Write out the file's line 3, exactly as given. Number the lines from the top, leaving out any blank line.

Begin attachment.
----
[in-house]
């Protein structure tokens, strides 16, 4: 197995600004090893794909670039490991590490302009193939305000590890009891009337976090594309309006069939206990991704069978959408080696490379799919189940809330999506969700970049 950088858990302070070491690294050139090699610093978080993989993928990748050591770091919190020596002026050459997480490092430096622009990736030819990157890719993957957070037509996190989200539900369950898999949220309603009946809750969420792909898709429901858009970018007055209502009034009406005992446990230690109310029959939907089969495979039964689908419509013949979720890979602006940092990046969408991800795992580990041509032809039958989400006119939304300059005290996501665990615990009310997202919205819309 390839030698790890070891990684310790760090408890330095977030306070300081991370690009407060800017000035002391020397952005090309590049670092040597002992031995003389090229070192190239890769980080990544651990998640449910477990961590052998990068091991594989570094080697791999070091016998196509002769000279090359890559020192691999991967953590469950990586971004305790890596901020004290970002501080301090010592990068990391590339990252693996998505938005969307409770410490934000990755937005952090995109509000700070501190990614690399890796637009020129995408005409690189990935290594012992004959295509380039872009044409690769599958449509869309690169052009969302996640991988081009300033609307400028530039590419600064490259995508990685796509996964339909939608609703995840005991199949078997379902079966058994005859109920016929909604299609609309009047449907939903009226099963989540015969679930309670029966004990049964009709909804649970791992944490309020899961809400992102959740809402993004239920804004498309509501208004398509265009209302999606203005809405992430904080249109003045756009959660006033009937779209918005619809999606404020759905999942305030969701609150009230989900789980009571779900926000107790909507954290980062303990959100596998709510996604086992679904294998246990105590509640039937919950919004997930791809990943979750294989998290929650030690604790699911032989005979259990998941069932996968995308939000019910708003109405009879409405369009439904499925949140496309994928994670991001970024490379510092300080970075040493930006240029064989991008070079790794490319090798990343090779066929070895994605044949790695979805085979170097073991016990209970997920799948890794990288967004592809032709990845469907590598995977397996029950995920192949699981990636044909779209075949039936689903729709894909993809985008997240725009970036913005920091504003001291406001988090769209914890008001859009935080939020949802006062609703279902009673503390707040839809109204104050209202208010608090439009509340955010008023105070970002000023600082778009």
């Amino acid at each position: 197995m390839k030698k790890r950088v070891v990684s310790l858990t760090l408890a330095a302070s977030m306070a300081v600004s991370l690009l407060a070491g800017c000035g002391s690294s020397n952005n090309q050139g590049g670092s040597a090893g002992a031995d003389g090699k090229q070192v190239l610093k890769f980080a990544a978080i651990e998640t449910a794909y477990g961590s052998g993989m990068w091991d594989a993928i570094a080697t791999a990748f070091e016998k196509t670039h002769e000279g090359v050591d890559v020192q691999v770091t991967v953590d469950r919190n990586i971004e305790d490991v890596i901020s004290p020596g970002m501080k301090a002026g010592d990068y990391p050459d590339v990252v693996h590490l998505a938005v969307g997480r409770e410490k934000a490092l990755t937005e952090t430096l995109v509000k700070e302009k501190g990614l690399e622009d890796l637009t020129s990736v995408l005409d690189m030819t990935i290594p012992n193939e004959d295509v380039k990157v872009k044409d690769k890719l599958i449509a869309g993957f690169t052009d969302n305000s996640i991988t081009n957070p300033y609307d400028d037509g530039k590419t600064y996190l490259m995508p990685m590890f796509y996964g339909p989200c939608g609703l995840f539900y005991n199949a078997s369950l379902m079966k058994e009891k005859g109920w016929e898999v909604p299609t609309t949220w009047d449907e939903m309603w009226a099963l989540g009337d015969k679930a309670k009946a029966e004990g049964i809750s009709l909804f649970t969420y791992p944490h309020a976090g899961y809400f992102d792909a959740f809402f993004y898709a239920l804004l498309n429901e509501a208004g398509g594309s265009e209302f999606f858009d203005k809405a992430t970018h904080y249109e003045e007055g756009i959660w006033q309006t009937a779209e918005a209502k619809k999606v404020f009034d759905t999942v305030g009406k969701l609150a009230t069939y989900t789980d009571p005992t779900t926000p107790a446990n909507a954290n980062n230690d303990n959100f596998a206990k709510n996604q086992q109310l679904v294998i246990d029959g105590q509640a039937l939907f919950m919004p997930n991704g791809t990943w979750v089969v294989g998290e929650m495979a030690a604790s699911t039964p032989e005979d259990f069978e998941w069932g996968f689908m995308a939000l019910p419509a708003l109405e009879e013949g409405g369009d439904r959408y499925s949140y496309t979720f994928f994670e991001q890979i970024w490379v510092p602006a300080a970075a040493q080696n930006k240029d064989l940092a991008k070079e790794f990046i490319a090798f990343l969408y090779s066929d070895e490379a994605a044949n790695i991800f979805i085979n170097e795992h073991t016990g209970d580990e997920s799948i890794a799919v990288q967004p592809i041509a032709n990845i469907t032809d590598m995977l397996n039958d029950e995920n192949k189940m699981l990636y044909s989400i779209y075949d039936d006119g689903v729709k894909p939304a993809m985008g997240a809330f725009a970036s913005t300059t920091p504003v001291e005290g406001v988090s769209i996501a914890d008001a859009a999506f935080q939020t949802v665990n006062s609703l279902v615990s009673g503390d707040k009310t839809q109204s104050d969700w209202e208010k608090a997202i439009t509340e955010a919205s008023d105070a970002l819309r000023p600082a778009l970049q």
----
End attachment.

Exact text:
């Amino acid at each position: 197995m390839k030698k790890r950088v070891v990684s310790l858990t760090l408890a330095a302070s977030m306070a300081v600004s991370l690009l407060a070491g800017c000035g002391s690294s020397n952005n090309q050139g590049g670092s040597a090893g002992a031995d003389g090699k090229q070192v190239l610093k890769f980080a990544a978080i651990e998640t449910a794909y477990g961590s052998g993989m990068w091991d594989a993928i570094a080697t791999a990748f070091e016998k196509t670039h002769e000279g090359v050591d890559v020192q691999v770091t991967v953590d469950r919190n990586i971004e305790d490991v890596i901020s004290p020596g970002m501080k301090a002026g010592d990068y990391p050459d590339v990252v693996h590490l998505a938005v969307g997480r409770e410490k934000a490092l990755t937005e952090t430096l995109v509000k700070e302009k501190g990614l690399e622009d890796l637009t020129s990736v995408l005409d690189m030819t990935i290594p012992n193939e004959d295509v380039k990157v872009k044409d690769k890719l599958i449509a869309g993957f690169t052009d969302n305000s996640i991988t081009n957070p300033y609307d400028d037509g530039k590419t600064y996190l490259m995508p990685m590890f796509y996964g339909p989200c939608g609703l995840f539900y005991n199949a078997s369950l379902m079966k058994e009891k005859g109920w016929e898999v909604p299609t609309t949220w009047d449907e939903m309603w009226a099963l989540g009337d015969k679930a309670k009946a029966e004990g049964i809750s009709l909804f649970t969420y791992p944490h309020a976090g899961y809400f992102d792909a959740f809402f993004y898709a239920l804004l498309n429901e509501a208004g398509g594309s265009e209302f999606f858009d203005k809405a992430t970018h904080y249109e003045e007055g756009i959660w006033q309006t009937a779209e918005a209502k619809k999606v404020f009034d759905t999942v305030g009406k969701l609150a009230t069939y989900t789980d009571p005992t779900t926000p107790a446990n909507a954290n980062n230690d303990n959100f596998a206990k709510n996604q086992q109310l679904v294998i246990d029959g105590q509640a039937l939907f919950m919004p997930n991704g791809t990943w979750v089969v294989g998290e929650m495979a030690a604790s699911t039964p032989e005979d259990f069978e998941w069932g996968f689908m995308a939000l019910p419509a708003l109405e009879e013949g409405g369009d439904r959408y499925s949140y496309t979720f994928f994670e991001q890979i970024w490379v510092p602006a300080a970075a040493q080696n930006k240029d064989l940092a991008k070079e790794f990046i490319a090798f990343l969408y090779s066929d070895e490379a994605a044949n790695i991800f979805i085979n170097e795992h073991t016990g209970d580990e997920s799948i890794a799919v990288q967004p592809i041509a032709n990845i469907t032809d590598m995977l397996n039958d029950e995920n192949k189940m699981l990636y044909s989400i779209y075949d039936d006119g689903v729709k894909p939304a993809m985008g997240a809330f725009a970036s913005t300059t920091p504003v001291e005290g406001v988090s769209i996501a914890d008001a859009a999506f935080q939020t949802v665990n006062s609703l279902v615990s009673g503390d707040k009310t839809q109204s104050d969700w209202e208010k608090a997202i439009t509340e955010a919205s008023d105070a970002l819309r000023p600082a778009l970049q």